• I believe there were at least two variations of this lens. One was 6 element and the other 7 elements. One or both perhaps Tomioka. The Zeiss Planar was a six element double-gauss lens so the Tomioka 7-element F1.4 cannot be a Zeiss Planar copy. There is a trend to call all Japanese lenses of unknown make Tomiokas. Other manufacturers besides Tomioka were used, nevertheless I think the 7-element F1.4 lens is indeed a Tomioka. The reflections seen when looking through the detached lens can be carefully counted to discern number of elements. I have this lens as well, but the f1.7 is sharper stopped down, as would be expected. This lens is best used at closest focus wide open for portraits or similar isolated foreground subjects to show its desirable characteristics of paper thin depth of field and creamy ‘bokeh’ background. No evidence of swirly ‘bokeh’ in my shots. If shooting landscapes or architecture, you would be better off using a F1.7 or slower.

  • Hi John,

    There were indeed at least two versions of the lens, but both were 7 elements in 5 groups. You may be thinking of the 55mm f/1.8 version which was indeed 6 elements in 4 groups. Please refer to:
    As to the Carl Zeiss Planar, here too you may be confusing it with the later 50mm f/1.4 version. The 55mm f/1.4 was 7 elements in 5 groups as shown in the optical design above. For more details, please feel free to consult:


  • Cheyenne Morrison July 19, 2021 at 6:51 pm

    I concur with John (above), this is indeed a lens made by Tomioka, which is indicated by the clockwise aperture blades. The lens was also rebranded as Auto Sears/Rikenon/Revuenon. I wasn’t able to find much written about the 6 and 7 lens element variants, but the 7 element version was branded as the Porst Color Reflex Auto, a very fine lens. Tomioka also produced the very rare Mamiya/Revuenon/Rikenon/Yashica ML 55mm f/1.2 aka Auto Tominon a superb lens which also used 7 elements. It was also produced for Yashica as the Yashinon DS-M 55mm F1.2.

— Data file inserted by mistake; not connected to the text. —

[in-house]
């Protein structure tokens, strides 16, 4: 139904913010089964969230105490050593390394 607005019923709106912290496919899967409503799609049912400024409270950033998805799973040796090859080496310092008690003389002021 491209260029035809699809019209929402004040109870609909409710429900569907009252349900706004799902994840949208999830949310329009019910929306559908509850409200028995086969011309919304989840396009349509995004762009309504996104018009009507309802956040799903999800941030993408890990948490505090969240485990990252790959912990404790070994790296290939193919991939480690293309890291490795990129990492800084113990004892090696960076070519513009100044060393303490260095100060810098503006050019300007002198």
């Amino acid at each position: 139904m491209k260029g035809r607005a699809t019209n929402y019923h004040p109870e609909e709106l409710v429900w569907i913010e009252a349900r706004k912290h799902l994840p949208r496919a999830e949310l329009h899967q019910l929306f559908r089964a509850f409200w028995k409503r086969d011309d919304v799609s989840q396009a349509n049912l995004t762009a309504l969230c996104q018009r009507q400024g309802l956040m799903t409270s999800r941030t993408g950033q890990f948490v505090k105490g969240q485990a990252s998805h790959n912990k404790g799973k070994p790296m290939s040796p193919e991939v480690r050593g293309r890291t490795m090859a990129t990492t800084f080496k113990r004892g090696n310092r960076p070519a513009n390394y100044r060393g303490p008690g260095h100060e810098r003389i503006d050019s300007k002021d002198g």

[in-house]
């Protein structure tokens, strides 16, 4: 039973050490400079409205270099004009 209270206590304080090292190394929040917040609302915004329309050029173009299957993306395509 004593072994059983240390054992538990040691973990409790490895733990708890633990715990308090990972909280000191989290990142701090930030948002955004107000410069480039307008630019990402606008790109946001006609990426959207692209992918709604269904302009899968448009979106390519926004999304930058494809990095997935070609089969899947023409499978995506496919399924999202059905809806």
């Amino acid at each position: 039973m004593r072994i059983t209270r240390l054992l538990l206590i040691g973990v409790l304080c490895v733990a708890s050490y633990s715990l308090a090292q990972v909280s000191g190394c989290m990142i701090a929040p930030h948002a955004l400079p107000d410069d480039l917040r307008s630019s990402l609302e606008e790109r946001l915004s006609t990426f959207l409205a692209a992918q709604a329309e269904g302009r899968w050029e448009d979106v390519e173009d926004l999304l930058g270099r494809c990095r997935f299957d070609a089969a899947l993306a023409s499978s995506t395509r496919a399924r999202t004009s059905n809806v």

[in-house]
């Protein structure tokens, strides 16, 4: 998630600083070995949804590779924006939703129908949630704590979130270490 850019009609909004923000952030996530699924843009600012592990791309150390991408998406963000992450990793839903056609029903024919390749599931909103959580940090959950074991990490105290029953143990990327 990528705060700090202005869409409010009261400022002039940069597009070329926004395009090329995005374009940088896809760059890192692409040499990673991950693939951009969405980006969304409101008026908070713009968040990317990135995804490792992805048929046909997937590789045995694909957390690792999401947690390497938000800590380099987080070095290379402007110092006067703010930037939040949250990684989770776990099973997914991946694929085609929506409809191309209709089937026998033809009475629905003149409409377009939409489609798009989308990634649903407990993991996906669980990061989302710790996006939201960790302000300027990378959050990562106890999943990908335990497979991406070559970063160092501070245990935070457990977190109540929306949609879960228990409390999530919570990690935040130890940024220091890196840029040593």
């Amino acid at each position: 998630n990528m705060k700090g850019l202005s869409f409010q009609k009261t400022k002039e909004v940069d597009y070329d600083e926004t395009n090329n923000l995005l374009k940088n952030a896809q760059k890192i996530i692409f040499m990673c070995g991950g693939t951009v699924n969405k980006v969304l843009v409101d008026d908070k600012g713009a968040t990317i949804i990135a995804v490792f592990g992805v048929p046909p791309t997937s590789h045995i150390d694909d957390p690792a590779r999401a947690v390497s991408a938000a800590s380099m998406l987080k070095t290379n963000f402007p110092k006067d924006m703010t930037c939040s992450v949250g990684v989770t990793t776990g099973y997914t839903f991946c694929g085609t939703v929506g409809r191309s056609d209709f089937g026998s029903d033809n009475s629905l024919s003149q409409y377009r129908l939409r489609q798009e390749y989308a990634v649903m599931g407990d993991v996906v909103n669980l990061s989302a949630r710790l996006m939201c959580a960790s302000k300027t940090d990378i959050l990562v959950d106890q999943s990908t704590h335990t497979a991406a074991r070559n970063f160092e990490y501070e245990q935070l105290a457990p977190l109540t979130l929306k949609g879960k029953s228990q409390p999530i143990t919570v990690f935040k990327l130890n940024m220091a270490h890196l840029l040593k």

• Shubroto Bhattacharjee July 19, 2021 at 9:25 pm

    Eminently readable, lucid and informative review, Albert; lovely pics, too. Thank you.
    What adapter did you use to mount the Mamiya onto your D750?
    Did you input the max aperture data manually into the D750 menu?

    • I used an adapter identical to this one: This seems to be a very generic model, and I had one delivered from China for less than $2 (shipping included). This one presses the aperture pin on the rear side of the lens, essential to be able to change the aperture once mounted. As to entering aperture data into the camera, it honestly never even occurred to me. 🙂 If I take a lot of images and think the aperture important I will just make a note.

      • Shubroto Bhattacharjee July 29, 2021 at 5:41 am

        Thanks. Albert. That was very useful info.
        Just struck me that entering the max-aperture value might not be of any use, for you’d have no way of telling the Nikon meter what relative aperture you’d set. Stop-down metering would be the only one to go…
        Kudos to your adventurous spirit. Enjoy your voyage of discovery.

        • Thanks Shubroto, the adventure doesn’t stop there. As I told James via email, I just bought a Minolta X-300 and M42 adapter for it, which will take a few weeks to get here, but will also be my first film SLR. I will be documenting my efforts in detail to master it, and likely comparing with digital at the same time. It promises to be challenging and fun.